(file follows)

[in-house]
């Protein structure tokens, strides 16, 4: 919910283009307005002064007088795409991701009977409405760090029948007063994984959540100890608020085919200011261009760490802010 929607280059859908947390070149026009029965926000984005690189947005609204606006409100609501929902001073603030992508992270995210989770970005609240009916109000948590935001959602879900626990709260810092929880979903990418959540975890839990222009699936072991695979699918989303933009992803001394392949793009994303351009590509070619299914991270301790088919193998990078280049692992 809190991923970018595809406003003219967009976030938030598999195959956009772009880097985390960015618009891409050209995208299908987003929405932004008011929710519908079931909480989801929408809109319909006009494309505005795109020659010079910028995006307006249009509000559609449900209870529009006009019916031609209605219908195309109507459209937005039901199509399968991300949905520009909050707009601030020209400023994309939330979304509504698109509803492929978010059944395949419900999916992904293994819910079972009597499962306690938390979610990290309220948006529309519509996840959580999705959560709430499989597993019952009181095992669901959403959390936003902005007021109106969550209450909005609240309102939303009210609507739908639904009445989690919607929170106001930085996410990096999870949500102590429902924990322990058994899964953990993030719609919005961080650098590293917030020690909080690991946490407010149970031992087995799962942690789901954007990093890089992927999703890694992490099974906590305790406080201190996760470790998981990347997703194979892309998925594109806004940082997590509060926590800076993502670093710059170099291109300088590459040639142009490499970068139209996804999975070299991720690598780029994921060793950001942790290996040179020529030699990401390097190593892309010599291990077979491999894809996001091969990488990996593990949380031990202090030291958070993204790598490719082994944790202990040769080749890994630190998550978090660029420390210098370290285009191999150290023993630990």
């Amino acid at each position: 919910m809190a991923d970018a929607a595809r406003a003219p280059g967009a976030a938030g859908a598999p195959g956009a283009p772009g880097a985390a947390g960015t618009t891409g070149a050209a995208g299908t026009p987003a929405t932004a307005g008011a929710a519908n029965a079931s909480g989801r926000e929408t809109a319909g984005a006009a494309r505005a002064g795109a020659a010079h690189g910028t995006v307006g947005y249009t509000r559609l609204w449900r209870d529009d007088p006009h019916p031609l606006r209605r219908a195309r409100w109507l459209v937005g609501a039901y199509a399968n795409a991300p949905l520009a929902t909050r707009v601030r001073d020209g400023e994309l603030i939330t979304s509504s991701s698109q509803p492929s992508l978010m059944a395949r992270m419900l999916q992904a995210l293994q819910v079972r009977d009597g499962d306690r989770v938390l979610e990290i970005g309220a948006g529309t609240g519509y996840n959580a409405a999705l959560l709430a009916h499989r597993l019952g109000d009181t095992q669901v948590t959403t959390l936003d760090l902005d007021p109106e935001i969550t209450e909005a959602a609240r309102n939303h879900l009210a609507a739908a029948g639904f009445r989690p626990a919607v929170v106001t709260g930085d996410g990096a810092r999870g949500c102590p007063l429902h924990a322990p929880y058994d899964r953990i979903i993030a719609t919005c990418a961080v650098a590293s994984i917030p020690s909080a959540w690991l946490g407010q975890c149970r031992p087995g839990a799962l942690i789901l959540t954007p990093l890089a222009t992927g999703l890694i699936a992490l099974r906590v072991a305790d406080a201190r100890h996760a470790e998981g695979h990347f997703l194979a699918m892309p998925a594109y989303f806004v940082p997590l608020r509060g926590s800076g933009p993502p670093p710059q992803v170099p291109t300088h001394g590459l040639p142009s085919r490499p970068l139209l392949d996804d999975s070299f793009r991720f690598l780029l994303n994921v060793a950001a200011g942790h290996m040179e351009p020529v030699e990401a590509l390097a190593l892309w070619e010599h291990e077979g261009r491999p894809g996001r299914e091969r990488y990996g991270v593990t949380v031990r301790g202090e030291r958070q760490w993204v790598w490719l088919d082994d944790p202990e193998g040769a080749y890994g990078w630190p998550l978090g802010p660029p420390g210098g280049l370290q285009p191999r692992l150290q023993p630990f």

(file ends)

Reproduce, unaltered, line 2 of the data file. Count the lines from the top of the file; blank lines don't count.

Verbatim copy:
């Protein structure tokens, strides 16, 4: 919910283009307005002064007088795409991701009977409405760090029948007063994984959540100890608020085919200011261009760490802010 929607280059859908947390070149026009029965926000984005690189947005609204606006409100609501929902001073603030992508992270995210989770970005609240009916109000948590935001959602879900626990709260810092929880979903990418959540975890839990222009699936072991695979699918989303933009992803001394392949793009994303351009590509070619299914991270301790088919193998990078280049692992 809190991923970018595809406003003219967009976030938030598999195959956009772009880097985390960015618009891409050209995208299908987003929405932004008011929710519908079931909480989801929408809109319909006009494309505005795109020659010079910028995006307006249009509000559609449900209870529009006009019916031609209605219908195309109507459209937005039901199509399968991300949905520009909050707009601030020209400023994309939330979304509504698109509803492929978010059944395949419900999916992904293994819910079972009597499962306690938390979610990290309220948006529309519509996840959580999705959560709430499989597993019952009181095992669901959403959390936003902005007021109106969550209450909005609240309102939303009210609507739908639904009445989690919607929170106001930085996410990096999870949500102590429902924990322990058994899964953990993030719609919005961080650098590293917030020690909080690991946490407010149970031992087995799962942690789901954007990093890089992927999703890694992490099974906590305790406080201190996760470790998981990347997703194979892309998925594109806004940082997590509060926590800076993502670093710059170099291109300088590459040639142009490499970068139209996804999975070299991720690598780029994921060793950001942790290996040179020529030699990401390097190593892309010599291990077979491999894809996001091969990488990996593990949380031990202090030291958070993204790598490719082994944790202990040769080749890994630190998550978090660029420390210098370290285009191999150290023993630990």